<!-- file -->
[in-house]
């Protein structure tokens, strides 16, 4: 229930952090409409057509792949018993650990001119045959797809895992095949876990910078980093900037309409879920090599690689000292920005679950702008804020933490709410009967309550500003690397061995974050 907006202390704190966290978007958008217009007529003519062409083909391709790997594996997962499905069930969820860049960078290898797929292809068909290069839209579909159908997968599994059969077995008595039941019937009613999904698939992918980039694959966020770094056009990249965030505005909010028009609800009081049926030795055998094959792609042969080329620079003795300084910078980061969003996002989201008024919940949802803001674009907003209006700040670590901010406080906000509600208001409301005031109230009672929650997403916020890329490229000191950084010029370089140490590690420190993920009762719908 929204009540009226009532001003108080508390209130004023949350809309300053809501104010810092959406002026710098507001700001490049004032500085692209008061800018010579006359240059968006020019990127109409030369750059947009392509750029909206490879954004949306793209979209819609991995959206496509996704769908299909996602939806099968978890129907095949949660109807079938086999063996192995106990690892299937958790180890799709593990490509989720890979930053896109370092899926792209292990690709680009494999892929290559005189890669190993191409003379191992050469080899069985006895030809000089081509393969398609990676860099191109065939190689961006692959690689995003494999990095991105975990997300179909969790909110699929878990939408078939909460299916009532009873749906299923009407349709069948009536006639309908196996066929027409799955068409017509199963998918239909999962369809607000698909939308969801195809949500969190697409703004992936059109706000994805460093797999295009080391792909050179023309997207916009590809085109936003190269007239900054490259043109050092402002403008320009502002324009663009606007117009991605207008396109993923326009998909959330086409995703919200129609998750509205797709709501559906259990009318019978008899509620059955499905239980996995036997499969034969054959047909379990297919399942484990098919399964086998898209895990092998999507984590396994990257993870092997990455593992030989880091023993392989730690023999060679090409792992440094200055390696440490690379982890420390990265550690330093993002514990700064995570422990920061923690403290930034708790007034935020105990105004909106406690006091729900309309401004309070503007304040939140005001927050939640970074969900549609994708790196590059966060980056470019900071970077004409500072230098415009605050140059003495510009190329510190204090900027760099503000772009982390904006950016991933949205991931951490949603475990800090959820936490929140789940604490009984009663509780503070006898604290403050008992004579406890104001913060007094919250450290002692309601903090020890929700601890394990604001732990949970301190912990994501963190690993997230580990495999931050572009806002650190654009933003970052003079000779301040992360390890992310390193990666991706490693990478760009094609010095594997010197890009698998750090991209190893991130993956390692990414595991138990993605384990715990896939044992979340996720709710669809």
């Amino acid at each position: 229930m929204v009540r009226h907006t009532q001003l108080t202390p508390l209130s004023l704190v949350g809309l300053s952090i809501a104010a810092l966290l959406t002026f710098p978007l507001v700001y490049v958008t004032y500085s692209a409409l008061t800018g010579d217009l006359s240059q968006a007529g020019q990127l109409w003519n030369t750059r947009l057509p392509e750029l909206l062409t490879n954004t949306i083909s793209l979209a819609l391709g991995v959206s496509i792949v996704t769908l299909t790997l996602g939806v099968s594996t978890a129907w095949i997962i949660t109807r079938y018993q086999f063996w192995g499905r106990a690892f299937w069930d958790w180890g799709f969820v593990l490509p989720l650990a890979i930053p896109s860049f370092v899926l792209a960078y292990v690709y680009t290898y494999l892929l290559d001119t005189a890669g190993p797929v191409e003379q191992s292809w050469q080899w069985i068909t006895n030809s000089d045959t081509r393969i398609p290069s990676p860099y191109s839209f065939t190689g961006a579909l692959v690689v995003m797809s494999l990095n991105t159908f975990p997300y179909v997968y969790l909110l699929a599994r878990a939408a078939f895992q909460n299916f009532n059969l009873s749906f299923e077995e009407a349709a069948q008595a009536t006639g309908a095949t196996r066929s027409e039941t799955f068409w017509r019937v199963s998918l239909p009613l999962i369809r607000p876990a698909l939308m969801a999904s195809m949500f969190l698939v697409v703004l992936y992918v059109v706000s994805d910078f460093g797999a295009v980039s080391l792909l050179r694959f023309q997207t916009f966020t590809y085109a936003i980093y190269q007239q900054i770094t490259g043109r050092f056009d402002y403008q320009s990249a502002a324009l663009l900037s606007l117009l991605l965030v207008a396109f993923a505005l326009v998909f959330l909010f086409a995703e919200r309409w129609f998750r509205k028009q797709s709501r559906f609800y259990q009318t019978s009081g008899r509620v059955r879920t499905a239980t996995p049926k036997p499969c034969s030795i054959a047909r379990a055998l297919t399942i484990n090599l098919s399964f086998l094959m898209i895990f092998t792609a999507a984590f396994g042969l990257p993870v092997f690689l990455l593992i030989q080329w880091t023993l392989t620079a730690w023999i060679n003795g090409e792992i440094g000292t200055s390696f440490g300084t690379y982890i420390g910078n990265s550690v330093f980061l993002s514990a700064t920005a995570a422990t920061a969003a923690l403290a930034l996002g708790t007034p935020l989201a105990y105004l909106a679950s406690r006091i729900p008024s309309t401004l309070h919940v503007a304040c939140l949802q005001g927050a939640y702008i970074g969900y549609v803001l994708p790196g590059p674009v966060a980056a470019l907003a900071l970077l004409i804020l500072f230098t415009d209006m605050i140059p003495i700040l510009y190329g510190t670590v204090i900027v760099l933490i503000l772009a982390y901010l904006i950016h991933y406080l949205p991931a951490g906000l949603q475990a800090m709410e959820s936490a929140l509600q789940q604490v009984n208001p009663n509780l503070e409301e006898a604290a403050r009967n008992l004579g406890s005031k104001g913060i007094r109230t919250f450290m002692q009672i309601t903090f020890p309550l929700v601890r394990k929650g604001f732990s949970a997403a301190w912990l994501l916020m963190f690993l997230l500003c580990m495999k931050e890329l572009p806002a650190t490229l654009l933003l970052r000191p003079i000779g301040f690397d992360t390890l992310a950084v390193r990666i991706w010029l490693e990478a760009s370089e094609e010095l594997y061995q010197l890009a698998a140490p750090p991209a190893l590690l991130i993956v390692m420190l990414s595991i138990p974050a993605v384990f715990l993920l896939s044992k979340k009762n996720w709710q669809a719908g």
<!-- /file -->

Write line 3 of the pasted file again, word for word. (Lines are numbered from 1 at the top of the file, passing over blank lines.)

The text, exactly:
């Amino acid at each position: 229930m929204v009540r009226h907006t009532q001003l108080t202390p508390l209130s004023l704190v949350g809309l300053s952090i809501a104010a810092l966290l959406t002026f710098p978007l507001v700001y490049v958008t004032y500085s692209a409409l008061t800018g010579d217009l006359s240059q968006a007529g020019q990127l109409w003519n030369t750059r947009l057509p392509e750029l909206l062409t490879n954004t949306i083909s793209l979209a819609l391709g991995v959206s496509i792949v996704t769908l299909t790997l996602g939806v099968s594996t978890a129907w095949i997962i949660t109807r079938y018993q086999f063996w192995g499905r106990a690892f299937w069930d958790w180890g799709f969820v593990l490509p989720l650990a890979i930053p896109s860049f370092v899926l792209a960078y292990v690709y680009t290898y494999l892929l290559d001119t005189a890669g190993p797929v191409e003379q191992s292809w050469q080899w069985i068909t006895n030809s000089d045959t081509r393969i398609p290069s990676p860099y191109s839209f065939t190689g961006a579909l692959v690689v995003m797809s494999l990095n991105t159908f975990p997300y179909v997968y969790l909110l699929a599994r878990a939408a078939f895992q909460n299916f009532n059969l009873s749906f299923e077995e009407a349709a069948q008595a009536t006639g309908a095949t196996r066929s027409e039941t799955f068409w017509r019937v199963s998918l239909p009613l999962i369809r607000p876990a698909l939308m969801a999904s195809m949500f969190l698939v697409v703004l992936y992918v059109v706000s994805d910078f460093g797999a295009v980039s080391l792909l050179r694959f023309q997207t916009f966020t590809y085109a936003i980093y190269q007239q900054i770094t490259g043109r050092f056009d402002y403008q320009s990249a502002a324009l663009l900037s606007l117009l991605l965030v207008a396109f993923a505005l326009v998909f959330l909010f086409a995703e919200r309409w129609f998750r509205k028009q797709s709501r559906f609800y259990q009318t019978s009081g008899r509620v059955r879920t499905a239980t996995p049926k036997p499969c034969s030795i054959a047909r379990a055998l297919t399942i484990n090599l098919s399964f086998l094959m898209i895990f092998t792609a999507a984590f396994g042969l990257p993870v092997f690689l990455l593992i030989q080329w880091t023993l392989t620079a730690w023999i060679n003795g090409e792992i440094g000292t200055s390696f440490g300084t690379y982890i420390g910078n990265s550690v330093f980061l993002s514990a700064t920005a995570a422990t920061a969003a923690l403290a930034l996002g708790t007034p935020l989201a105990y105004l909106a679950s406690r006091i729900p008024s309309t401004l309070h919940v503007a304040c939140l949802q005001g927050a939640y702008i970074g969900y549609v803001l994708p790196g590059p674009v966060a980056a470019l907003a900071l970077l004409i804020l500072f230098t415009d209006m605050i140059p003495i700040l510009y190329g510190t670590v204090i900027v760099l933490i503000l772009a982390y901010l904006i950016h991933y406080l949205p991931a951490g906000l949603q475990a800090m709410e959820s936490a929140l509600q789940q604490v009984n208001p009663n509780l503070e409301e006898a604290a403050r009967n008992l004579g406890s005031k104001g913060i007094r109230t919250f450290m002692q009672i309601t903090f020890p309550l929700v601890r394990k929650g604001f732990s949970a997403a301190w912990l994501l916020m963190f690993l997230l500003c580990m495999k931050e890329l572009p806002a650190t490229l654009l933003l970052r000191p003079i000779g301040f690397d992360t390890l992310a950084v390193r990666i991706w010029l490693e990478a760009s370089e094609e010095l594997y061995q010197l890009a698998a140490p750090p991209a190893l590690l991130i993956v390692m420190l990414s595991i138990p974050a993605v384990f715990l993920l896939s044992k979340k009762n996720w709710q669809a719908g």